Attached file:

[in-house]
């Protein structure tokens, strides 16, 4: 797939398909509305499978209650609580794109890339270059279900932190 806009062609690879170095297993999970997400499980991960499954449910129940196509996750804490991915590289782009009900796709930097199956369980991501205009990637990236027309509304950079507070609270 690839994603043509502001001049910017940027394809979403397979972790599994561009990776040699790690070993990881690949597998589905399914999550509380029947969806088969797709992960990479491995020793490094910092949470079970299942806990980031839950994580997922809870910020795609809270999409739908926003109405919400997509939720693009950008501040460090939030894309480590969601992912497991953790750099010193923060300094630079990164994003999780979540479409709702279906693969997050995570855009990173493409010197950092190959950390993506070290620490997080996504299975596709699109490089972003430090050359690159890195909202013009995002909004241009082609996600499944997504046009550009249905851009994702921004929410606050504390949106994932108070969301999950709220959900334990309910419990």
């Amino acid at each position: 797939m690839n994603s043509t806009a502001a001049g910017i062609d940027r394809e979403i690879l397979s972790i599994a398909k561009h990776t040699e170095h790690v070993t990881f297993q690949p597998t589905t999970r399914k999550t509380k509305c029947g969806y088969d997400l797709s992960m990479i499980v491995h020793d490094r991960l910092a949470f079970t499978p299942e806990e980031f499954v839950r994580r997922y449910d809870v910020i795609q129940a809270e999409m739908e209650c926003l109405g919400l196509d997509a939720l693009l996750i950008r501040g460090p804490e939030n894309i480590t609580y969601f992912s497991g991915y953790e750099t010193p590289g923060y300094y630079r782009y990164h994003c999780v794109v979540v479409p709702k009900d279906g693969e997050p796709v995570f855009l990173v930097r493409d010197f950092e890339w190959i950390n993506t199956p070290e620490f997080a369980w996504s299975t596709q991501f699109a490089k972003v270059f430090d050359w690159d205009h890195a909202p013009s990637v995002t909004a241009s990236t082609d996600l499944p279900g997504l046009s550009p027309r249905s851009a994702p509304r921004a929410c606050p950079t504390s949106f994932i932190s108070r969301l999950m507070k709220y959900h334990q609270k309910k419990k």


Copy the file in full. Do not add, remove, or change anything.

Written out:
[in-house]
């Protein structure tokens, strides 16, 4: 797939398909509305499978209650609580794109890339270059279900932190 806009062609690879170095297993999970997400499980991960499954449910129940196509996750804490991915590289782009009900796709930097199956369980991501205009990637990236027309509304950079507070609270 690839994603043509502001001049910017940027394809979403397979972790599994561009990776040699790690070993990881690949597998589905399914999550509380029947969806088969797709992960990479491995020793490094910092949470079970299942806990980031839950994580997922809870910020795609809270999409739908926003109405919400997509939720693009950008501040460090939030894309480590969601992912497991953790750099010193923060300094630079990164994003999780979540479409709702279906693969997050995570855009990173493409010197950092190959950390993506070290620490997080996504299975596709699109490089972003430090050359690159890195909202013009995002909004241009082609996600499944997504046009550009249905851009994702921004929410606050504390949106994932108070969301999950709220959900334990309910419990």
């Amino acid at each position: 797939m690839n994603s043509t806009a502001a001049g910017i062609d940027r394809e979403i690879l397979s972790i599994a398909k561009h990776t040699e170095h790690v070993t990881f297993q690949p597998t589905t999970r399914k999550t509380k509305c029947g969806y088969d997400l797709s992960m990479i499980v491995h020793d490094r991960l910092a949470f079970t499978p299942e806990e980031f499954v839950r994580r997922y449910d809870v910020i795609q129940a809270e999409m739908e209650c926003l109405g919400l196509d997509a939720l693009l996750i950008r501040g460090p804490e939030n894309i480590t609580y969601f992912s497991g991915y953790e750099t010193p590289g923060y300094y630079r782009y990164h994003c999780v794109v979540v479409p709702k009900d279906g693969e997050p796709v995570f855009l990173v930097r493409d010197f950092e890339w190959i950390n993506t199956p070290e620490f997080a369980w996504s299975t596709q991501f699109a490089k972003v270059f430090d050359w690159d205009h890195a909202p013009s990637v995002t909004a241009s990236t082609d996600l499944p279900g997504l046009s550009p027309r249905s851009a994702p509304r921004a929410c606050p950079t504390s949106f994932i932190s108070r969301l999950m507070k709220y959900h334990q609270k309910k419990k």